Across the country, municipalities and states are enacting legislation called “ban the box” which generally prohibits employers from asking job candidates about their criminal histories on applications. The legislation also makes it unlawful for a covered employer to take any adverse action against an individual on the basis of an arrest or criminal accusation that did not result in a conviction. The states of California, Connecticut, Hawaii, Massachusetts, Minnesota, and New Mexico have enacted some form of the legislation along with more than 26 cities and counties in Illinois, Maryland, Michigan, Ohio, Oregon, Pennsylvania, Rhode Island, Tennessee, Texas, Wisconsin and Washington. (A complete list of municipalities that have “banned the box” is posted at
However, except for Hawaii and Massachusetts, the legislation has been limited to public employers, or public employers and vendors and contractors serving public entities. The city of Philadelphia, which is the most recent addition to this growing list, is the first municipality to pass a law that covers private employers with 10 or more employees. Below are some jurisdictional highlights of the enacted legislation:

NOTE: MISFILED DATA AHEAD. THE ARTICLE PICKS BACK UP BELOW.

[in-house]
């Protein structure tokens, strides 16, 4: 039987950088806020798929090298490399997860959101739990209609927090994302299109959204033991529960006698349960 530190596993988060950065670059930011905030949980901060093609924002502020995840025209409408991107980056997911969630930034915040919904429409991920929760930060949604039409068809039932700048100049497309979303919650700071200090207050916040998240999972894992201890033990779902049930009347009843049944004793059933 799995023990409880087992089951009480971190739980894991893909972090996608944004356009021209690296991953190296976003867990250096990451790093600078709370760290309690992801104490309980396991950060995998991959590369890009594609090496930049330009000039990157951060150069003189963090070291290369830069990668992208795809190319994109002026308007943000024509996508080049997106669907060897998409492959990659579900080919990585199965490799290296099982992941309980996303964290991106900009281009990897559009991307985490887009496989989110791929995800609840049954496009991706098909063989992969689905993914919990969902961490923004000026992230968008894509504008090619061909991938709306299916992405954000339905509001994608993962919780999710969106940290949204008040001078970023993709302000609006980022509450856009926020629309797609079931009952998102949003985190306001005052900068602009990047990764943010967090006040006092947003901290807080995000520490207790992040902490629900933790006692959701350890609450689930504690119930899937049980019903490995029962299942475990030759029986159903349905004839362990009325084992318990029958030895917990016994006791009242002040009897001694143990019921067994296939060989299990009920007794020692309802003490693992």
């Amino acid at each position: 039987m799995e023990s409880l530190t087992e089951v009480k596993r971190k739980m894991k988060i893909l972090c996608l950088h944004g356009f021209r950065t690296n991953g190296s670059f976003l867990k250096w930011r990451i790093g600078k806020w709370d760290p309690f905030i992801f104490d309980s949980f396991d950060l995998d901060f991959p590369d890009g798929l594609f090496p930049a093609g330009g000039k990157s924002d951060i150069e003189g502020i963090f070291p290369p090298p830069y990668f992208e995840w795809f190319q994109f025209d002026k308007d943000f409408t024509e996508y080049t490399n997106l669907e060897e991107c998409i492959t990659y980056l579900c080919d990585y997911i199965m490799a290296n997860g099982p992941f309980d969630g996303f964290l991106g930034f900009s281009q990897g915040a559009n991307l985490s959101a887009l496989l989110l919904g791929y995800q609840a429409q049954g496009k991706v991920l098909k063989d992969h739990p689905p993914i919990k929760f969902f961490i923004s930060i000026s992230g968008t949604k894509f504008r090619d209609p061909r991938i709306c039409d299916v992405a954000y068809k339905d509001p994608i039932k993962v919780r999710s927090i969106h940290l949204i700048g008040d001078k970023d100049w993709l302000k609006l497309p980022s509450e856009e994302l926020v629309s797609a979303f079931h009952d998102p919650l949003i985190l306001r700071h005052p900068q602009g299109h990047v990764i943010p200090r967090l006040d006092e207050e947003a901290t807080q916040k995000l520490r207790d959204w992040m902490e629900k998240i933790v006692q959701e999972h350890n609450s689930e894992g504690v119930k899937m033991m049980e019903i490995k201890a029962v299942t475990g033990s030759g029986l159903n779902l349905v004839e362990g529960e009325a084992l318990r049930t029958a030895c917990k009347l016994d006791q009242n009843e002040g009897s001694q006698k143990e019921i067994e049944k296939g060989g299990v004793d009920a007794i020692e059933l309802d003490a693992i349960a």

- Hawaii and Massachusetts private and public employers cannot consider felony convictions that are more than 10 years old. And in Massachusetts, employers are not permitted to consider misdemeanor convictions that are more than five years old.
- Hawaii and the cities of Chicago, Hartford, and Cincinnati allow an employer to ask about an applicant’s criminal record only after a conditional offer of employment has been extended.
- Chicago, San Francisco, and Boston require a public employer denying employment on the basis of a conviction to justify its decision based on EEOC’s guidelines which include the nature and gravity of the crime, the time that has passed since the conviction, and the relativity of the crime to the position.
Proponents of “ban the box” are confident that the legislation will be a significant factor in lowering recidivism rates, as it will allow applicants to demonstrate their skills and qualifications prior to disclosing criminal histories. And many experts say that such laws will expand beyond the borders of the United States in the very near future.